15 Feb

Daily Watch – NPA ejects NAFDAC from ports, Shell trumps Delta communities in London courts

  • Annual inflation in Nigeria slowed for the 12th month in a row in January to 15.13 percent, compared with 15.37 percent in December, the NBS said on Wednesday. A separate food price index showed inflation at 18.92 percent in January, compared with 19.42 percent in December. “The rise in the food index was caused by increases in prices of imported food in general as well as bread and cereals, milk, cheese … meat, potatoes and other tubers,” the NBS said in a report. Yemi Kale, head of the NBS, last month said he expected the rate of inflation to fall faster this year compared with 2017, but activities leading up to presidential elections next year could stoke prices.
  • An ad hoc committee of the House of Representatives on Tuesday summoned CBN Governor, Godwin Emefiele, over ₦17 billion non-performing loans recorded by the National Economic Reconstruction Fund. Aso appearing before the committee, chaired by Hon. Ayodele Oladimeji from Ekiti are the Managing Director of the NDIC, Umaru Ibrahim and the MD of the Bank of Industry, Olukayode Pitan. The committee is investigating reports that NERFUND went bust as a result of the loans, following which the FG hurriedly merged it with the BoI. Among the allegations were that “acolytes of the management” and some NERFUND staff were among the beneficiaries, including one in which some members took a ₦500 million facility with a repayment period of up to 20 years at a one percent interest rate.
  • The Court of Appeal in London ruled on Wednesday that two Nigerian communities cannot pursue Royal Dutch Shell in English courts over oil spills in the Niger Delta. The split decision upheld a High Court ruling last year that was a setback to attempts to hold British multinationals liable at home for their subsidiaries’ actions abroad. The court rejected the appeal from law firm Leigh Day on behalf of Bille and Ogale communities and upheld a ruling that English courts do not have jurisdiction over claims against Shell’s Nigerian subsidiary Shell Petroleum Development Company (SPDC). Shell said the court “rightly upheld” the earlier ruling, and said Nigeria’s “well-developed justice system” was the correct place for the claims. Its subsidiary SPDC has also denied responsibility for the spills, which it says were due to sabotage and illegal refining. King Okpabi, the ruler of the Ogale community, said the English courts were the only hope, and that they “cannot get justice” in Nigeria. Leigh Day said the two Nigerian communities intended to bring the case to Britain’s Supreme Court.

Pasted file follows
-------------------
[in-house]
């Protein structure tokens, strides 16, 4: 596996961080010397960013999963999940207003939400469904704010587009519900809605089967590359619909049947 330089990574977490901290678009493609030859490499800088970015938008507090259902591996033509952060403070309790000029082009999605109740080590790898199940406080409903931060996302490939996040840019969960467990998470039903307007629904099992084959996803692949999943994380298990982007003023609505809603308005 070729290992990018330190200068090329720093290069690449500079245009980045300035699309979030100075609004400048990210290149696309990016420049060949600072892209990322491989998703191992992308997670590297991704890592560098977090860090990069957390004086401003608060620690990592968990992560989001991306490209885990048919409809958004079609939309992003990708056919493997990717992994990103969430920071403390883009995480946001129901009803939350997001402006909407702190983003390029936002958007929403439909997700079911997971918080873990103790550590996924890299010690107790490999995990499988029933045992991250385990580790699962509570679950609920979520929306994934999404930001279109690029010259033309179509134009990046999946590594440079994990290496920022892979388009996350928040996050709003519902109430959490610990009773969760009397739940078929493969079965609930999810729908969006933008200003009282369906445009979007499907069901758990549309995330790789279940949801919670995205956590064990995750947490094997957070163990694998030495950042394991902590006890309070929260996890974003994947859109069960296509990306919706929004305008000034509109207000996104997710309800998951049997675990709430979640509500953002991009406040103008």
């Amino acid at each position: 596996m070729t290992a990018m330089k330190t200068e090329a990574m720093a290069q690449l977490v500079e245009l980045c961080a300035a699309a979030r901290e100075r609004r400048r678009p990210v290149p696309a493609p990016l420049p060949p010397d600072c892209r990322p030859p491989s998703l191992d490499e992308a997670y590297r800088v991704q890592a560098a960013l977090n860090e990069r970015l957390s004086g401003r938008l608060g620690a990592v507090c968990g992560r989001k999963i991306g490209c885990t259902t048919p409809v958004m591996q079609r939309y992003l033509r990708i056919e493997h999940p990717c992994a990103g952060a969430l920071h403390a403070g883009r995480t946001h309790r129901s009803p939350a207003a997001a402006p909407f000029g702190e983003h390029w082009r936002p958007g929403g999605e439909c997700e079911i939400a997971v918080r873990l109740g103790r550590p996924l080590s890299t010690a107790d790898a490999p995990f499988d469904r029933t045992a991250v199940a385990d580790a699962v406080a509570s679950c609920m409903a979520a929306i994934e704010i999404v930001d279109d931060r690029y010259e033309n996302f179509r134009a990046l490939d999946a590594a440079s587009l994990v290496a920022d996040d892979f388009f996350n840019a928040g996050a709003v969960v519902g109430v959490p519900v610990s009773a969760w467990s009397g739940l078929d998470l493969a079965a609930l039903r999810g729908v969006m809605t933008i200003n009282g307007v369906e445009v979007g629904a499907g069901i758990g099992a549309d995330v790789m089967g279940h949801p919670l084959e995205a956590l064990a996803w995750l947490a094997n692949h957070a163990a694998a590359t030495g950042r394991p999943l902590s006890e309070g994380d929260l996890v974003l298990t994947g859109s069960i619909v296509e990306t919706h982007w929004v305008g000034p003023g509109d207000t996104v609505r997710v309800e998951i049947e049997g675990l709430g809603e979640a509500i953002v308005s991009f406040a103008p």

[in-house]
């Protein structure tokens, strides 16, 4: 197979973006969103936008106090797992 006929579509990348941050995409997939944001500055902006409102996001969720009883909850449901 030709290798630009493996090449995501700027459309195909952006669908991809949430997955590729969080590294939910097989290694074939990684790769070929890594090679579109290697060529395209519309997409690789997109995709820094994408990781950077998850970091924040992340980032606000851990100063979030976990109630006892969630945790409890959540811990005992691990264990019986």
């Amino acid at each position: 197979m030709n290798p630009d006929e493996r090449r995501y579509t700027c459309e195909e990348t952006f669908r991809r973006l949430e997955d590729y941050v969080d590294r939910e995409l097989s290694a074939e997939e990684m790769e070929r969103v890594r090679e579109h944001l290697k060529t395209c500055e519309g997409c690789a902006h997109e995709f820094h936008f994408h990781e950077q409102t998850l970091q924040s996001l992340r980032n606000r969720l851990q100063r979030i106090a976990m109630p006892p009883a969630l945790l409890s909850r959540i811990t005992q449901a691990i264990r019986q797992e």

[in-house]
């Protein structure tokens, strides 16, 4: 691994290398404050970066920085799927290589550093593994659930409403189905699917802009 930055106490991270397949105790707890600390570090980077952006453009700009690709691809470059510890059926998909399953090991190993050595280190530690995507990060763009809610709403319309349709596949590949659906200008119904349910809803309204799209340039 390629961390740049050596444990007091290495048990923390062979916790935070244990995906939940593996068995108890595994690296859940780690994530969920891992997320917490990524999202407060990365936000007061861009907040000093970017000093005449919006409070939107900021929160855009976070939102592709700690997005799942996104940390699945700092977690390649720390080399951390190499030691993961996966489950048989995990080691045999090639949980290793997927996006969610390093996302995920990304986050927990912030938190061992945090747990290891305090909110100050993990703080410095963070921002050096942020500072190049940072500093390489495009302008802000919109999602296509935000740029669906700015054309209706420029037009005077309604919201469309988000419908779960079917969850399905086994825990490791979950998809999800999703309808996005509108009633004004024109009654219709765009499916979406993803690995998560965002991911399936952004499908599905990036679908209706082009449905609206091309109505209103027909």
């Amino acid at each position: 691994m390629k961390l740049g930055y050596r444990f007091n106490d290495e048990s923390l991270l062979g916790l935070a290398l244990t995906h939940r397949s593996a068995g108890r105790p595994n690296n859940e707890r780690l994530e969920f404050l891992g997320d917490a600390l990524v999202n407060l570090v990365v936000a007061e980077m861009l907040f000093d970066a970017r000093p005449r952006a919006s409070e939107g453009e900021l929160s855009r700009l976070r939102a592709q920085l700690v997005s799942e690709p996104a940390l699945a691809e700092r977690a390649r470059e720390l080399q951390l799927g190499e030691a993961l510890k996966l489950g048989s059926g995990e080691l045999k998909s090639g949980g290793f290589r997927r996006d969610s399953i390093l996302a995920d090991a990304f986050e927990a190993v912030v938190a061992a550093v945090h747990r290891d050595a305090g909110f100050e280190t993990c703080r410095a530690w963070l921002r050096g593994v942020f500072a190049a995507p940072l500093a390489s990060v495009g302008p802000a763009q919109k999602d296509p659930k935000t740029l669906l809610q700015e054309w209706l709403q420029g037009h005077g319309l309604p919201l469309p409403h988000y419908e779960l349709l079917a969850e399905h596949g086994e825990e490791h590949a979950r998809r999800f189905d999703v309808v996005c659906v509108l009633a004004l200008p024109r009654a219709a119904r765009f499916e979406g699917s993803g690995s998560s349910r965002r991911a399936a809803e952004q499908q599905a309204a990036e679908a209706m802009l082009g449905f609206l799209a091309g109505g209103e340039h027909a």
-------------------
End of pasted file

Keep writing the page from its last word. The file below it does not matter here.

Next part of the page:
• The NPA has given some MDAs a 24-hour ultimatum to vacate Nigeria’s seaports. Among the affected agencies are NAFDAC and the Standards Organisation of Nigeria. According to a statement signed by NPA spokesman, Abdullahi Goje, the directive is in line with a new order issued to the NPA by the Presidential Enabling Business Environment Council. The NPA says only eight federal agencies are allowed to operate and have physical representation at all ports. Goje said the agencies allowed representation at the ports were the NPA; the Customs Service; NIMASA; the Nigeria Police; the DSS; the Nigerian Immigration Service, Port Health and the NDLEA.
  • AMCON has taken over the assets of the Daily Times of Nigeria. According to a statement signed by AMCON spokesman Jude Nwauzor, Gbenga Fakoya took over the assets on behalf of AMCON on Monday. The FG owned 96.05 percent of Daily Times before it was sold to Folio Communications in 2004 during the Olusegun Obasanjo-led administration. The statement said Folio Communications Limited, owned by Fidelis and Noel Anosike tendered a bid confirmed by the BPE. The BPE sold to Folio for ₦1.25 billion. “A year after the sale, 2005 to be precise, Hallmark Bank Plc (now defunct), Folio Communications Limited, promoted by the Anosike brothers/Daily Times of Nigeria Plc and DSV Limited, promoted by Senator Ikechukwu Obiorah commenced several legal battles over the real ownership of the newspaper,” it read in part. The Federal High Court issued a takeover order on 1 February, 2018. AMCON has taken over a number of companies including airlines Arik and Aero Contractors.